At least Mulder’s solo pursuits made a nice change [though the series’ heavy debt to ‘Kolchak’ was clear]. The series has been remarkable for sheer predictability, the majority of episodes follow a single form: Scully and Mulder investigate something; he comes up with a way-out theory, she doesn’t believe it, but he is inevitably shown to be right. With this hyper-natural ability to solve cases, you wonder why the FBI have him looking at Forteana. Give the man a week, he could probably catch every serial killer going. It would be nice, just once, to have a prosaic explanation. For instance, researchers estimate at least 95% of UFO’s are misidentifications of normal objects, so you think Mulder would stumble across J.Allen Hynek’s “swamp gas” now and again. The other series cliché is the final five minutes: the evidence will be lost, destroyed, stolen, bent, torn or mutilated, and Mulder has no proof of what happened. It strains credulity way past breaking point.
The vampire episode was a perfect example, albeit with a sceptical LA cop replacing Anderson’s sceptical FBI agent. The finale has the blood-suckers conveniently incinerated — what a surprise. The only unexpected twist was that we didn’t get the near-compulsory torch-lit forest ramble, and the most entertainment was watching the struggle to make a small fragment of Canada look like Los Angeles. [In the earlier episode allegedly set at the Arecibo telescope, all the signs had ‘Puerto Rico’ at the bottom — a touchingly naive attempt to convince us it wasn’t just the same coniferous woodland with a tape of tropical insect noise added].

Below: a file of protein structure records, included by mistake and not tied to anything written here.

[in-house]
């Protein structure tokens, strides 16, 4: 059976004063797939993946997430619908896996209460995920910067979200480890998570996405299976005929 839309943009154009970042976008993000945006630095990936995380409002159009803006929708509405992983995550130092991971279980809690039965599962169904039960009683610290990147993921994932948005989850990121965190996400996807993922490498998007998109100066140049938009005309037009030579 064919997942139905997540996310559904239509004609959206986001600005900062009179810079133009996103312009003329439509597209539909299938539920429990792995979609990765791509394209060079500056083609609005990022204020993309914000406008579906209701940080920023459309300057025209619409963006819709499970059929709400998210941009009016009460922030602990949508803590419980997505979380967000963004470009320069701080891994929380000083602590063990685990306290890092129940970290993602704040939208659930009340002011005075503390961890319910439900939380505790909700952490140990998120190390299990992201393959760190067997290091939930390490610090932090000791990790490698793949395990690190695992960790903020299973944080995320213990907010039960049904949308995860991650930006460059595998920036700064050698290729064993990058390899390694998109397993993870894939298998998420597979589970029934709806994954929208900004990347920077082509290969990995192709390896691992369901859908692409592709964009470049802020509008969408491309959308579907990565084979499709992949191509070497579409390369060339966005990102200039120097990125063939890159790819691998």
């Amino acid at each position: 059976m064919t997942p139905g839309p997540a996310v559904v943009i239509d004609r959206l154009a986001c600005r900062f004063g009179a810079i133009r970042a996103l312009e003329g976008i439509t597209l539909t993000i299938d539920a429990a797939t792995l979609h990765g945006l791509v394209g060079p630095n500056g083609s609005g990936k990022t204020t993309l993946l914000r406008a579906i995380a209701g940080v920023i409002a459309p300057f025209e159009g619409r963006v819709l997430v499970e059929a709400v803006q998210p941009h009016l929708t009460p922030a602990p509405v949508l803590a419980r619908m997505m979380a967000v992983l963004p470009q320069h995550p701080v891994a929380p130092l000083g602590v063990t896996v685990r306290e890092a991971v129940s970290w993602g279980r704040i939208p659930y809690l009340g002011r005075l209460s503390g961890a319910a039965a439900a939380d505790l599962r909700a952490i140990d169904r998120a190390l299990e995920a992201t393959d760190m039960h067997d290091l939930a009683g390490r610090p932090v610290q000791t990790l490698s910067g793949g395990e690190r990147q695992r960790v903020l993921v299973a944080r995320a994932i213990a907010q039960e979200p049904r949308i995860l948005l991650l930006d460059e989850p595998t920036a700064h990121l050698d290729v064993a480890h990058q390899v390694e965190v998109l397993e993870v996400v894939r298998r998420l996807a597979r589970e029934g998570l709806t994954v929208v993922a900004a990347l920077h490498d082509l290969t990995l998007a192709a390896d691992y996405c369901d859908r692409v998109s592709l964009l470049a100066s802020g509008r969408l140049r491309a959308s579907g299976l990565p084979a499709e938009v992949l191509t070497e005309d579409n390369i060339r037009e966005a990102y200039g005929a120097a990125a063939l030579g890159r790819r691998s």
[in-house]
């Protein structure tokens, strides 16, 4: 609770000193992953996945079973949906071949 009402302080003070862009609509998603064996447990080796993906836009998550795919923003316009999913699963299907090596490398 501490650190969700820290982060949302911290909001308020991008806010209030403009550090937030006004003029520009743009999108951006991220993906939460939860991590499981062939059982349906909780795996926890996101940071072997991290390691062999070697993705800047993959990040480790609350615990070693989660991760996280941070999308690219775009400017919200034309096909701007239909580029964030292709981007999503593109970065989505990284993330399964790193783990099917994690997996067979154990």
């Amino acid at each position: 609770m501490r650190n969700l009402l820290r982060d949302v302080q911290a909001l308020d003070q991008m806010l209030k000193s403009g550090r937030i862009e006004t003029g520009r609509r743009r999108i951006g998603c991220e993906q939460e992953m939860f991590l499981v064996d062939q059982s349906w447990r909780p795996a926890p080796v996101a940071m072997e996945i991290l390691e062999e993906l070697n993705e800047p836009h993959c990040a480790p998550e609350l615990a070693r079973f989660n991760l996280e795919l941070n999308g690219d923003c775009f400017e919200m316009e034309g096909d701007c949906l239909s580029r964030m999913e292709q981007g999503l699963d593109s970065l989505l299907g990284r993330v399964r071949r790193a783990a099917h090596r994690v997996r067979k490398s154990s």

Our vampire episode also demonstrated the tendency for the series to seek “inspiration” from classic SF/horror films; anyone who’s seen ‘Near Dark’ will have spotted bits of the film poking out. One vampire was even a Kiefer Sutherland look-alike! This fondness for homage is frequent, notably in ‘Ice’, with an alien life-form insidiously taking over a polar base, a cast member at a time, and no-one knows who is infected. Er, John Carpenter’s ‘The Thing’? Right down to one victim being a dog, just without the stunning FX which made the movie so memorable. In comparison, The X Files were pallid, and toned-down for TV in every way.